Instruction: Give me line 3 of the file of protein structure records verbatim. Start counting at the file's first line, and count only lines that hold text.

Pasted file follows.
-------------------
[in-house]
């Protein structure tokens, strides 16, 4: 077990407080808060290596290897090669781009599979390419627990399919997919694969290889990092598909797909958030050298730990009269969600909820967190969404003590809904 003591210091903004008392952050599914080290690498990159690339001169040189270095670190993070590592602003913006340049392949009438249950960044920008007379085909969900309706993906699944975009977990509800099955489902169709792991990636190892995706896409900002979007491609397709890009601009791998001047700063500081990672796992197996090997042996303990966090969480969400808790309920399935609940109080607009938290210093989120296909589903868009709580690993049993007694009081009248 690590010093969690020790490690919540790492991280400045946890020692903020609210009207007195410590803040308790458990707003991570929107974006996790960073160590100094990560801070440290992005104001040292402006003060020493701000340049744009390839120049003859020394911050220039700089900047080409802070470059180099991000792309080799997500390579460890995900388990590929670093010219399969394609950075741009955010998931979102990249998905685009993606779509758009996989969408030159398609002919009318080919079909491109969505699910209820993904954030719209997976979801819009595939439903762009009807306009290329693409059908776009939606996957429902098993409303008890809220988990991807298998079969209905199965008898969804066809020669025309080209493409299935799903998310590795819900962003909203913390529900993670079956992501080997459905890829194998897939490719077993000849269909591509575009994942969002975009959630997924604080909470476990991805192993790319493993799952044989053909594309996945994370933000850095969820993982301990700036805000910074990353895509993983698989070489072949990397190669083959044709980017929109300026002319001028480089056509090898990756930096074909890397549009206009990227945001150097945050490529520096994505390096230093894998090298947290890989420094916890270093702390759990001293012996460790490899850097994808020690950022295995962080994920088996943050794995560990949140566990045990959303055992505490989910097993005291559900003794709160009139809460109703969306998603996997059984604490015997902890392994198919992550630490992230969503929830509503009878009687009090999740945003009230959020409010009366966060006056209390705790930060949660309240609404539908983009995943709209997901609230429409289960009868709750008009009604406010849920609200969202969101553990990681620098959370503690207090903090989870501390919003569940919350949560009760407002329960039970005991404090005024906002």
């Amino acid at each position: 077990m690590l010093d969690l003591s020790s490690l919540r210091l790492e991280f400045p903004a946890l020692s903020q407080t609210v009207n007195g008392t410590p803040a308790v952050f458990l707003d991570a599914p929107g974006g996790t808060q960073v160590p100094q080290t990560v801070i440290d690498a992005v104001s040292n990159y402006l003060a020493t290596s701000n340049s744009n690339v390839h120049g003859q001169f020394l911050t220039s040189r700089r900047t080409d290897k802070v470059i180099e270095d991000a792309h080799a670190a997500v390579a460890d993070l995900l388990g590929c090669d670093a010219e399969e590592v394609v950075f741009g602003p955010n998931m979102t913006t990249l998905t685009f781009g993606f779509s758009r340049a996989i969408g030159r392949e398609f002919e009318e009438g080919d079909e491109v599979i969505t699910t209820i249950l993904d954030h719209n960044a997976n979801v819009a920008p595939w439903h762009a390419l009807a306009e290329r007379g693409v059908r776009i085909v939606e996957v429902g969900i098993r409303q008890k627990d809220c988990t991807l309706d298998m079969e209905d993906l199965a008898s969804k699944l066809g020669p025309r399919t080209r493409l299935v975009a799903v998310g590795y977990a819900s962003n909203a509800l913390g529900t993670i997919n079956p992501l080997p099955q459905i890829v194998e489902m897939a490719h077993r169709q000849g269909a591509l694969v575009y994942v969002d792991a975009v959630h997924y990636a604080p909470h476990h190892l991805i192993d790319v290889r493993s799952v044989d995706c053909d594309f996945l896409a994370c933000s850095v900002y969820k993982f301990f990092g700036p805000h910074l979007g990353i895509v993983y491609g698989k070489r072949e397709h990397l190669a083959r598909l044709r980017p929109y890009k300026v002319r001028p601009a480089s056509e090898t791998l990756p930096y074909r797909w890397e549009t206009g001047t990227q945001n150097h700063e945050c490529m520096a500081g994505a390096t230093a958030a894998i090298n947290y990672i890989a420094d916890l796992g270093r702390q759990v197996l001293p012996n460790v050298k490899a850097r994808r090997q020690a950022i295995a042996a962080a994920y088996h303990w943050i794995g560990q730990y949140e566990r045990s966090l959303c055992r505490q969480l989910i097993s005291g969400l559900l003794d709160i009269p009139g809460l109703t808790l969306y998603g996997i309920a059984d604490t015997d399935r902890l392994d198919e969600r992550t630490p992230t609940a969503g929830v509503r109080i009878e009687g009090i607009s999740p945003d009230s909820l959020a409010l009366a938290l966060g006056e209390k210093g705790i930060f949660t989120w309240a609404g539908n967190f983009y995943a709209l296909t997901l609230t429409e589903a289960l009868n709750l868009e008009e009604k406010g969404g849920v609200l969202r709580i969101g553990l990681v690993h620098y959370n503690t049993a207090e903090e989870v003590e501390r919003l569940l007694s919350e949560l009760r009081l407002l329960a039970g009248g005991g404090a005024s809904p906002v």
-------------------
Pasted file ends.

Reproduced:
């Amino acid at each position: 077990m690590l010093d969690l003591s020790s490690l919540r210091l790492e991280f400045p903004a946890l020692s903020q407080t609210v009207n007195g008392t410590p803040a308790v952050f458990l707003d991570a599914p929107g974006g996790t808060q960073v160590p100094q080290t990560v801070i440290d690498a992005v104001s040292n990159y402006l003060a020493t290596s701000n340049s744009n690339v390839h120049g003859q001169f020394l911050t220039s040189r700089r900047t080409d290897k802070v470059i180099e270095d991000a792309h080799a670190a997500v390579a460890d993070l995900l388990g590929c090669d670093a010219e399969e590592v394609v950075f741009g602003p955010n998931m979102t913006t990249l998905t685009f781009g993606f779509s758009r340049a996989i969408g030159r392949e398609f002919e009318e009438g080919d079909e491109v599979i969505t699910t209820i249950l993904d954030h719209n960044a997976n979801v819009a920008p595939w439903h762009a390419l009807a306009e290329r007379g693409v059908r776009i085909v939606e996957v429902g969900i098993r409303q008890k627990d809220c988990t991807l309706d298998m079969e209905d993906l199965a008898s969804k699944l066809g020669p025309r399919t080209r493409l299935v975009a799903v998310g590795y977990a819900s962003n909203a509800l913390g529900t993670i997919n079956p992501l080997p099955q459905i890829v194998e489902m897939a490719h077993r169709q000849g269909a591509l694969v575009y994942v969002d792991a975009v959630h997924y990636a604080p909470h476990h190892l991805i192993d790319v290889r493993s799952v044989d995706c053909d594309f996945l896409a994370c933000s850095v900002y969820k993982f301990f990092g700036p805000h910074l979007g990353i895509v993983y491609g698989k070489r072949e397709h990397l190669a083959r598909l044709r980017p929109y890009k300026v002319r001028p601009a480089s056509e090898t791998l990756p930096y074909r797909w890397e549009t206009g001047t990227q945001n150097h700063e945050c490529m520096a500081g994505a390096t230093a958030a894998i090298n947290y990672i890989a420094d916890l796992g270093r702390q759990v197996l001293p012996n460790v050298k490899a850097r994808r090997q020690a950022i295995a042996a962080a994920y088996h303990w943050i794995g560990q730990y949140e566990r045990s966090l959303c055992r505490q969480l989910i097993s005291g969400l559900l003794d709160i009269p009139g809460l109703t808790l969306y998603g996997i309920a059984d604490t015997d399935r902890l392994d198919e969600r992550t630490p992230t609940a969503g929830v509503r109080i009878e009687g009090i607009s999740p945003d009230s909820l959020a409010l009366a938290l966060g006056e209390k210093g705790i930060f949660t989120w309240a609404g539908n967190f983009y995943a709209l296909t997901l609230t429409e589903a289960l009868n709750l868009e008009e009604k406010g969404g849920v609200l969202r709580i969101g553990l990681v690993h620098y959370n503690t049993a207090e903090e989870v003590e501390r919003l569940l007694s919350e949560l009760r009081l407002l329960a039970g009248g005991g404090a005024s809904p906002v």